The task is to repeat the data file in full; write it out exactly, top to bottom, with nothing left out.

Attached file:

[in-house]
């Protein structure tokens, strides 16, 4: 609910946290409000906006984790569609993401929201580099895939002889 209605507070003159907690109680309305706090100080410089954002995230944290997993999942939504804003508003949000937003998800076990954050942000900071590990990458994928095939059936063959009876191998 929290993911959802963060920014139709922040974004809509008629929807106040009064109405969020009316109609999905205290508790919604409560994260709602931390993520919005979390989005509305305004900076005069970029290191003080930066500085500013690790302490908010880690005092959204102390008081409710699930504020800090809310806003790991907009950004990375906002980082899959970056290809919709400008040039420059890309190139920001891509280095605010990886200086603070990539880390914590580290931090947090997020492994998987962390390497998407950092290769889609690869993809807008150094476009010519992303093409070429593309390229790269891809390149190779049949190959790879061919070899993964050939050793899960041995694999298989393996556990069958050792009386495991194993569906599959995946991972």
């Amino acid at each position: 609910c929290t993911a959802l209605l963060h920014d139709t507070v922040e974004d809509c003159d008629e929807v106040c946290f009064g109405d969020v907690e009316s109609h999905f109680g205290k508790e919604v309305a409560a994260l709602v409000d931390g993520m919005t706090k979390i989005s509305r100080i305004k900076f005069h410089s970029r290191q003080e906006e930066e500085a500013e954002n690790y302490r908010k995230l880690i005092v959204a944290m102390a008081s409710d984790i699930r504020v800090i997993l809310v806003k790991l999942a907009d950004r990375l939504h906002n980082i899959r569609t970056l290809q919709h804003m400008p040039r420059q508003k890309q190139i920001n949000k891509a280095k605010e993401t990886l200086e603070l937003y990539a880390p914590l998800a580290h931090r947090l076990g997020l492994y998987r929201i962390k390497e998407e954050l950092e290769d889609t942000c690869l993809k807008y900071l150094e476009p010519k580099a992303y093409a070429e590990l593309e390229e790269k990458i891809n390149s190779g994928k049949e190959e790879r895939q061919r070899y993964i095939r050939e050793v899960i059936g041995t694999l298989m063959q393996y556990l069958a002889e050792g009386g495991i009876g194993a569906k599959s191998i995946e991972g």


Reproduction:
[in-house]
């Protein structure tokens, strides 16, 4: 609910946290409000906006984790569609993401929201580099895939002889 209605507070003159907690109680309305706090100080410089954002995230944290997993999942939504804003508003949000937003998800076990954050942000900071590990990458994928095939059936063959009876191998 929290993911959802963060920014139709922040974004809509008629929807106040009064109405969020009316109609999905205290508790919604409560994260709602931390993520919005979390989005509305305004900076005069970029290191003080930066500085500013690790302490908010880690005092959204102390008081409710699930504020800090809310806003790991907009950004990375906002980082899959970056290809919709400008040039420059890309190139920001891509280095605010990886200086603070990539880390914590580290931090947090997020492994998987962390390497998407950092290769889609690869993809807008150094476009010519992303093409070429593309390229790269891809390149190779049949190959790879061919070899993964050939050793899960041995694999298989393996556990069958050792009386495991194993569906599959995946991972």
């Amino acid at each position: 609910c929290t993911a959802l209605l963060h920014d139709t507070v922040e974004d809509c003159d008629e929807v106040c946290f009064g109405d969020v907690e009316s109609h999905f109680g205290k508790e919604v309305a409560a994260l709602v409000d931390g993520m919005t706090k979390i989005s509305r100080i305004k900076f005069h410089s970029r290191q003080e906006e930066e500085a500013e954002n690790y302490r908010k995230l880690i005092v959204a944290m102390a008081s409710d984790i699930r504020v800090i997993l809310v806003k790991l999942a907009d950004r990375l939504h906002n980082i899959r569609t970056l290809q919709h804003m400008p040039r420059q508003k890309q190139i920001n949000k891509a280095k605010e993401t990886l200086e603070l937003y990539a880390p914590l998800a580290h931090r947090l076990g997020l492994y998987r929201i962390k390497e998407e954050l950092e290769d889609t942000c690869l993809k807008y900071l150094e476009p010519k580099a992303y093409a070429e590990l593309e390229e790269k990458i891809n390149s190779g994928k049949e190959e790879r895939q061919r070899y993964i095939r050939e050793v899960i059936g041995t694999l298989m063959q393996y556990l069958a002889e050792g009386g495991i009876g194993a569906k599959s191998i995946e991972g």